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QUESTION: What is the comparative analgesic effectiveness of preoperative placement of a pillow under the injured extremity and skin traction in patients with hip fracture?
Randomised (unclear allocation concealment), unblinded trial with follow up at 15 minutes and 1 day after the intervention.
A university medical centre in New York, USA.
100 patients aged ≥50 years (mean age 78 y, 78% women) with an isolated femoral neck fracture (n=55) or intertrochanteric hip fracture (n=45). Exclusion criteria included dementia, concomitant injury, delayed hospital presentation (>24 h after initial injury), or inadequate cognitive function. 96% of patients had follow up on the morning after the intervention.
Preoperatively, patients were allocated to have a pillow placed under the ipsilateral thigh of the injured hip in the resting position of the extremity (n=50, pillow group) or to placement of 5 pounds of skin traction, applied by fitting a foam traction boot to the injured extremity and then suspending a 5 pound weight over a pulley at the foot of the bed (n=50, traction group). All patients received standardised pain medication as needed.
Main outcome measure
Patient self reported pain was assessed on a 10 point visual analogue scale (VAS) (range 0 = no pain to 10 = extreme pain).
15 minutes after the intervention, no difference existed in pain reduction from baseline between patients in the pillow group and those in the traction group (mean reduction scores on the VAS 1.44 v 1.24, p=0.6). On the morning after the intervention, patients in the pillow group experienced greater pain reduction from baseline than those in the traction group (mean reduction scores on the VAS 2.82 v 1.76, p=0.04).
In patients with hip fracture, pillow placement under the injured extremity and preoperative skin traction had similar immediate analgesic effects, but pillow placement was more effective in reducing pain on the morning after the intervention.
Until the introduction of surgery in the 1950's, skin traction was the traditional treatment for a proximal femoral fracture. In some situations, skin traction is still used, with the aims of reducing preoperative pain, preventing further tissue damage, and easing intra operative reduction of the fracture.
Skin traction, however, has potential complications. Rosen et al recognised the discomfort caused by its application and the potential for the development of pressure sores. Their randomised study measured the analgesic effects of pillow support compared with skin traction before surgery for hip fracture and found that pillow support of the affected limb produced better pain relief. Weaknesses of the study are lack of blinding of patients, clinicians, and outcome assessors, and strengths include the randomised design and good statistical power.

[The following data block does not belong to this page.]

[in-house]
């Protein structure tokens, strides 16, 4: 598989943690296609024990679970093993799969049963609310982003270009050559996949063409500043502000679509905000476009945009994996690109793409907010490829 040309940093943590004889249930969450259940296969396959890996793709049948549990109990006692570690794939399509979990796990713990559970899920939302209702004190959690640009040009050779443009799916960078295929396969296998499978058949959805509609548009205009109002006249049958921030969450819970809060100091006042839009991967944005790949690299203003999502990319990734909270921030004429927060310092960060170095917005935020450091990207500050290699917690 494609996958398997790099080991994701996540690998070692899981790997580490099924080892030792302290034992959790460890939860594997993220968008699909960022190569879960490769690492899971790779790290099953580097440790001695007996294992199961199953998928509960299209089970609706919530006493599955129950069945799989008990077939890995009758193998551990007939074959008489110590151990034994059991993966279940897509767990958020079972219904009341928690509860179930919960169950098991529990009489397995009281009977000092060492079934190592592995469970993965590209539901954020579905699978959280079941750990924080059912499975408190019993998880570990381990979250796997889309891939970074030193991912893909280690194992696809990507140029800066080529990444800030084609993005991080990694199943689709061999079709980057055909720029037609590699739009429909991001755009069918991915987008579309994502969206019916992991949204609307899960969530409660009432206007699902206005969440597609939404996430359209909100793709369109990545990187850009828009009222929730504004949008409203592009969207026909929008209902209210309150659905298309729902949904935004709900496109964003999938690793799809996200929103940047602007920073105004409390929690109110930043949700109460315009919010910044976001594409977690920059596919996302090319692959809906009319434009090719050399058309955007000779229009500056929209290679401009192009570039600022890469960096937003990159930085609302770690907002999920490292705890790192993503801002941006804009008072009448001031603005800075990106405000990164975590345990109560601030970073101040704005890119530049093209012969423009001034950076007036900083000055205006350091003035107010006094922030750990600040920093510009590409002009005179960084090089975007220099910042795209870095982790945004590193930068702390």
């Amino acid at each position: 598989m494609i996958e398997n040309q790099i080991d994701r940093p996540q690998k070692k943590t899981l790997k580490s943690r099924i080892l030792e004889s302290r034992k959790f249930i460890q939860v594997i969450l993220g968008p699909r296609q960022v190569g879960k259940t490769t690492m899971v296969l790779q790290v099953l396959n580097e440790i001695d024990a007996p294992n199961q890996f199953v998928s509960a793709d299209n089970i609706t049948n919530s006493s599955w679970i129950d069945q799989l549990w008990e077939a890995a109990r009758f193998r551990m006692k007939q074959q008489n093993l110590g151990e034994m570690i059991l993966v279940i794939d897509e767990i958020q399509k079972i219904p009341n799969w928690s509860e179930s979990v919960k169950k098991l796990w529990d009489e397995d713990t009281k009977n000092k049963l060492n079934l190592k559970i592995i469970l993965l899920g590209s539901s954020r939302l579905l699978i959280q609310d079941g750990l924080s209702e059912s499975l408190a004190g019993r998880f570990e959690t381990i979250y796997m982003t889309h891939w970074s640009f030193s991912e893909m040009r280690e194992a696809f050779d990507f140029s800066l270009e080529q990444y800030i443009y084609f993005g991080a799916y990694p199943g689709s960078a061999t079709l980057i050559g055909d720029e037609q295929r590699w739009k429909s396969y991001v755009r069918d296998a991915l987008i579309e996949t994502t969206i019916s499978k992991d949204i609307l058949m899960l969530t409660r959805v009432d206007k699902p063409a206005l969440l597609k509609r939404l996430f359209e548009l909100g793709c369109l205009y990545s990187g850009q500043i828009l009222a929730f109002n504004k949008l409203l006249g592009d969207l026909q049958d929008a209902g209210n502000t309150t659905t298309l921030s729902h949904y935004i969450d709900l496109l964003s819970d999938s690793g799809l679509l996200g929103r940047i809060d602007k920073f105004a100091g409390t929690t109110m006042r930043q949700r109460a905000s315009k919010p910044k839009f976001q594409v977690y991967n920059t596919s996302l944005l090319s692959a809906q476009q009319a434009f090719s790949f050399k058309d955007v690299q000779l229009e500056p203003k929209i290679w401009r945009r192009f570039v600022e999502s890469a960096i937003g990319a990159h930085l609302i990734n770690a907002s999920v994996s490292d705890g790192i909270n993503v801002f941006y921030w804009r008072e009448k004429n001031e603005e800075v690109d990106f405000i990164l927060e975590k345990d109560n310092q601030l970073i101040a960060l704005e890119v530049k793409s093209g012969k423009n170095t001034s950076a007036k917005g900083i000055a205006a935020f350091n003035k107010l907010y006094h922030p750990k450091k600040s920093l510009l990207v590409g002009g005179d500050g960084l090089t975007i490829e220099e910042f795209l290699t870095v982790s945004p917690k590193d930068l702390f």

A Cochrane review of trials comparing skin traction with skeletal traction or no traction before surgery for hip fracture concluded that skin traction does not have any benefits.1 Only 3 randomised controlled trials in the review compared skin traction with pillow support; 2 of these measured pain and 1 found a reduction in VAS score associated with skin traction. The study by Rosen et al lends weight to the conclusion of the review and finds a reduction in pain associated with pillow support combined with reduced use of pharmacological analgesia. Little evidence exists to show the effect of limb position on pain control after a femoral fracture. Previous studies suggest that slight flexion,2, 3 abduction, and external rotation of the hip will result in a reduction of intracapsular pressure and, therefore, also pain. The most comfortable resting position can be maintained by limb support.
Future research should address other perceived benefits of traction such as the ease of intra operative fracture reduction; the current evidence however, suggests that skin traction does not confer short term benefits.
Source of funding: no external funding.
For correspondence: Dr K J Koval, Department of Orthopaedic Surgery, The Hospital for Joint Diseases, New York University Medical Center, 301 East 17th Street, New York, NY 10003, USA. Fax +1 212 598 6015.
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